Medicinal applications of fullerenes, filled with radioactive material
Published on April 13, 2011 at 6:45 PM
Fullerenes have attracted considerable attention in different fields of science since their discovery in 1985. Investigations of physical, chemical and biological properties of fullerenes have yielded promising information. It is inferred that size, hydrophobicity, three-dimensionality and electronic configurations make them an appealing subject in medicinal chemistry. Their unique carbon cage structure coupled with immense scope for derivatization make them a potential therapeutic agent.
The study of biological applications has attracted increasing attention despite the low solubility of carbon spheres in physiological media.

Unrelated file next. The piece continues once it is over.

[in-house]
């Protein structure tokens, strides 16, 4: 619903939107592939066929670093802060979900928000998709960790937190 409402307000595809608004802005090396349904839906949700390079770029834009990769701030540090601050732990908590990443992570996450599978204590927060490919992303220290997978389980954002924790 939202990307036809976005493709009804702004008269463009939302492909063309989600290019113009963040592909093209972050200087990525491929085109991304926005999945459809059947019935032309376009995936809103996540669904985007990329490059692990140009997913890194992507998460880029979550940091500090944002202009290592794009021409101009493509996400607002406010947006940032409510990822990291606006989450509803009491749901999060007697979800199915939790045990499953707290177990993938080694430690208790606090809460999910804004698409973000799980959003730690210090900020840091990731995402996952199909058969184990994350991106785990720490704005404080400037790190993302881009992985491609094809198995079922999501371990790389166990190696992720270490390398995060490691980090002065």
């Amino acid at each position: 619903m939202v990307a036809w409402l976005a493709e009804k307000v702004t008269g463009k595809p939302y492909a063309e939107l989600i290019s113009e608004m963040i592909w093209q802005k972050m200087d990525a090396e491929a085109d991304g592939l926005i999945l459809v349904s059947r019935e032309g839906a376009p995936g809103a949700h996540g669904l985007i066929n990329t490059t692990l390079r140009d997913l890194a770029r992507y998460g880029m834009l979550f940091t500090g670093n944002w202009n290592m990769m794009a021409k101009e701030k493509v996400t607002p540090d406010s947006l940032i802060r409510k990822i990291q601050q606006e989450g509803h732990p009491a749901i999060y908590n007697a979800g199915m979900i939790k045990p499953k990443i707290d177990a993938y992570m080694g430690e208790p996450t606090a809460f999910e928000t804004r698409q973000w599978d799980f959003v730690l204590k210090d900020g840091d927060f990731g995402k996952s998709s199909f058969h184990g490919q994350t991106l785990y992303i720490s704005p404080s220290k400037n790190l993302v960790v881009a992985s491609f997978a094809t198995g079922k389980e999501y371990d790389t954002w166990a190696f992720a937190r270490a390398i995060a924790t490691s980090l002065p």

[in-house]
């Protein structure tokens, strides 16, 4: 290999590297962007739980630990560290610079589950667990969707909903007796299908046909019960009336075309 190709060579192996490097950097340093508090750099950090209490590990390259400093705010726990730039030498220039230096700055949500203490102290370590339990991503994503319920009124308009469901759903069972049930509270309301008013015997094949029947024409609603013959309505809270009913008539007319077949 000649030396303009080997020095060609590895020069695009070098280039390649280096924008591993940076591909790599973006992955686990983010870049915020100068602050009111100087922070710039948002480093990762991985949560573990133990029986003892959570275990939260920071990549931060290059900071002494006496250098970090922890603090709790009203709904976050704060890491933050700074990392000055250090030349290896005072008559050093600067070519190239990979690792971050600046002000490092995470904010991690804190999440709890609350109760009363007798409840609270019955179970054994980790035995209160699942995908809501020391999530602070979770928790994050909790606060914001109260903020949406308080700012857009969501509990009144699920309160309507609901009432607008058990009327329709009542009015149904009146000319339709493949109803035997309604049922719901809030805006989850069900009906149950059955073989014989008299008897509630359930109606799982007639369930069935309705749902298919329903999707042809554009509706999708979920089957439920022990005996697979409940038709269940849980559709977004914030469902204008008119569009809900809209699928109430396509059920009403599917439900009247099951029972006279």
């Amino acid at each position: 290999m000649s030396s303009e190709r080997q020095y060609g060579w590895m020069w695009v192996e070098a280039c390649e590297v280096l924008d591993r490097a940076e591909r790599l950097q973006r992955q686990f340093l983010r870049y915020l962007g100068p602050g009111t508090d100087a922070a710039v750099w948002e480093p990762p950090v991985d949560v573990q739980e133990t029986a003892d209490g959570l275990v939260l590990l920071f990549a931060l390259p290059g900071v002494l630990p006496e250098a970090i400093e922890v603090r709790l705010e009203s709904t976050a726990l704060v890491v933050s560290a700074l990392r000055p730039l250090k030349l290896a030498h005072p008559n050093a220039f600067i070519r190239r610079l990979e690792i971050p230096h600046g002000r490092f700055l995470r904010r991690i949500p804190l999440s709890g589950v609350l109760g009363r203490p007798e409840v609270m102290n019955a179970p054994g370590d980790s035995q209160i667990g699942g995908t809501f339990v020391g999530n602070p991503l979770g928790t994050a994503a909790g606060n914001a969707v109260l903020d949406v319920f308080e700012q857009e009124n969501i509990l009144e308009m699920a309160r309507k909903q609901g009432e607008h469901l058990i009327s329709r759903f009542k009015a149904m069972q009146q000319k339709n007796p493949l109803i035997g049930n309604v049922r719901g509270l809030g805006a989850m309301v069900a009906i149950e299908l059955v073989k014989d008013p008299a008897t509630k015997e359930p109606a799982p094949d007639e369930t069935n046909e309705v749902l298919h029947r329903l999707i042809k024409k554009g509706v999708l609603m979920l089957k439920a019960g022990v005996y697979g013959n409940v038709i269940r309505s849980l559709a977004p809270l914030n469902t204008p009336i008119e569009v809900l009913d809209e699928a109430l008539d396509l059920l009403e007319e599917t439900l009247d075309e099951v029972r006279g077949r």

Fullerene is able to fit inside the hydrophobic cavity of HIV proteases, inhibiting the access of substrates to the catalytic site of enzyme. It can be used as radical scavenger and antioxidant. At the same time, if exposed to light, fullerene can produce singlet oxygen in high quantum yields.
In 2009 scientists from Virginia Commonwealth University have developed a hands-off process for filling fullerenes with radioactive material. Fullerenes are hollow carbon molecules that can be filled with different types of metal atoms. This new finding could be utilized in medical applications, such as MRIs and diagnostic and therapeutic agents for brain tumors.
In their studies scientists use the 177Lu (lutetium) isotope. Nanobotmodels Company offer vision of 177Lu-fullerenes in drug delivery and cancer treatment. In this model C60 fullerenes, loaded with 177Lu isotope are compared with HIV viruses.
Nanobotmodels Company provides illustration of drug delivery process including various types of nanoparticles and nanomaterials. Our goal – make realistic vision of modern drug delivery technology.